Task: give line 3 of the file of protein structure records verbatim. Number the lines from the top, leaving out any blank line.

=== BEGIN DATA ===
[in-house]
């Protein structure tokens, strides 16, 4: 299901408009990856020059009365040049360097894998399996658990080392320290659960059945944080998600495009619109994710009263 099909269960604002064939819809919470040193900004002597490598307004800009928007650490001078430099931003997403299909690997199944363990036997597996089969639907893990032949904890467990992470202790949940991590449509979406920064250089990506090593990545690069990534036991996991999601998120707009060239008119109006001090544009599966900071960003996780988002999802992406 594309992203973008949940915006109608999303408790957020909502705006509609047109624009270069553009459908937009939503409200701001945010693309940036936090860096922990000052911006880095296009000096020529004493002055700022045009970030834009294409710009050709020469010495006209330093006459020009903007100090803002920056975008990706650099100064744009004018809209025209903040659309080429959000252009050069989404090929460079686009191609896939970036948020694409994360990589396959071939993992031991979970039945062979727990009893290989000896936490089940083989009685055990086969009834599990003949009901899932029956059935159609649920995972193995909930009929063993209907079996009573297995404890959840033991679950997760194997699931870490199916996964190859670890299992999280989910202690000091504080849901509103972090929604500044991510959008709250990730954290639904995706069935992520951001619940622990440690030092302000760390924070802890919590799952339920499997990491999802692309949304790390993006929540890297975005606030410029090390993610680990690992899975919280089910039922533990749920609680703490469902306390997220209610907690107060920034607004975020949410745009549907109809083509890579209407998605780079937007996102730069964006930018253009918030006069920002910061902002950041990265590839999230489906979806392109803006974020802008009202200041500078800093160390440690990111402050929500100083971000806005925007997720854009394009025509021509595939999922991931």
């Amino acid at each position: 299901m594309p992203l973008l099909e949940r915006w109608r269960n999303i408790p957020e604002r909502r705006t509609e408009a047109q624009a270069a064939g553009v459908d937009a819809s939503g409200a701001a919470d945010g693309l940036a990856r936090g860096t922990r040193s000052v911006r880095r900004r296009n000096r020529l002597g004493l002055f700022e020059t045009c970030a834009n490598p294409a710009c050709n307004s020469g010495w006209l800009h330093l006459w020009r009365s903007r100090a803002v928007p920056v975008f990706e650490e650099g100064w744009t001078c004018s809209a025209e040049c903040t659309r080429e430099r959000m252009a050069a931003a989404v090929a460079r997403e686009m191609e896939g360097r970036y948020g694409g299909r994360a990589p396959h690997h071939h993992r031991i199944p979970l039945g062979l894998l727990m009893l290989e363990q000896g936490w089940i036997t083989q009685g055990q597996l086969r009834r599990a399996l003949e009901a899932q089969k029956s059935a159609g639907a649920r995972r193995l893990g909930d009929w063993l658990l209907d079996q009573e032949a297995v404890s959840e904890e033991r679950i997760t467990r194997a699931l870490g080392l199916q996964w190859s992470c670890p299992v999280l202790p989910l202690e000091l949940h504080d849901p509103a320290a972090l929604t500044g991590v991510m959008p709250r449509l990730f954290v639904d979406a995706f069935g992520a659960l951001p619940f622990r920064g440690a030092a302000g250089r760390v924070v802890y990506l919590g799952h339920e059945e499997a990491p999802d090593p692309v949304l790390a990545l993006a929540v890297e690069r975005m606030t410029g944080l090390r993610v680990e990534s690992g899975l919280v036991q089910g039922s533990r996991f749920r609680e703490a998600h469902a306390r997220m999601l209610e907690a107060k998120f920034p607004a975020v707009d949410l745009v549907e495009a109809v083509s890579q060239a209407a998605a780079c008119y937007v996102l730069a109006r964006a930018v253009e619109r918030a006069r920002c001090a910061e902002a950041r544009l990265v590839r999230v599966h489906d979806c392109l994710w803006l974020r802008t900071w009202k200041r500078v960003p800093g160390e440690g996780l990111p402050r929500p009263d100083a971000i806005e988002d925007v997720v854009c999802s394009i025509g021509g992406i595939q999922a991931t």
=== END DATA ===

């Amino acid at each position: 299901m594309p992203l973008l099909e949940r915006w109608r269960n999303i408790p957020e604002r909502r705006t509609e408009a047109q624009a270069a064939g553009v459908d937009a819809s939503g409200a701001a919470d945010g693309l940036a990856r936090g860096t922990r040193s000052v911006r880095r900004r296009n000096r020529l002597g004493l002055f700022e020059t045009c970030a834009n490598p294409a710009c050709n307004s020469g010495w006209l800009h330093l006459w020009r009365s903007r100090a803002v928007p920056v975008f990706e650490e650099g100064w744009t001078c004018s809209a025209e040049c903040t659309r080429e430099r959000m252009a050069a931003a989404v090929a460079r997403e686009m191609e896939g360097r970036y948020g694409g299909r994360a990589p396959h690997h071939h993992r031991i199944p979970l039945g062979l894998l727990m009893l290989e363990q000896g936490w089940i036997t083989q009685g055990q597996l086969r009834r599990a399996l003949e009901a899932q089969k029956s059935a159609g639907a649920r995972r193995l893990g909930d009929w063993l658990l209907d079996q009573e032949a297995v404890s959840e904890e033991r679950i997760t467990r194997a699931l870490g080392l199916q996964w190859s992470c670890p299992v999280l202790p989910l202690e000091l949940h504080d849901p509103a320290a972090l929604t500044g991590v991510m959008p709250r449509l990730f954290v639904d979406a995706f069935g992520a659960l951001p619940f622990r920064g440690a030092a302000g250089r760390v924070v802890y990506l919590g799952h339920e059945e499997a990491p999802d090593p692309v949304l790390a990545l993006a929540v890297e690069r975005m606030t410029g944080l090390r993610v680990e990534s690992g899975l919280v036991q089910g039922s533990r996991f749920r609680e703490a998600h469902a306390r997220m999601l209610e907690a107060k998120f920034p607004a975020v707009d949410l745009v549907e495009a109809v083509s890579q060239a209407a998605a780079c008119y937007v996102l730069a109006r964006a930018v253009e619109r918030a006069r920002c001090a910061e902002a950041r544009l990265v590839r999230v599966h489906d979806c392109l994710w803006l974020r802008t900071w009202k200041r500078v960003p800093g160390e440690g996780l990111p402050r929500p009263d100083a971000i806005e988002d925007v997720v854009c999802s394009i025509g021509g992406i595939q999922a991931t």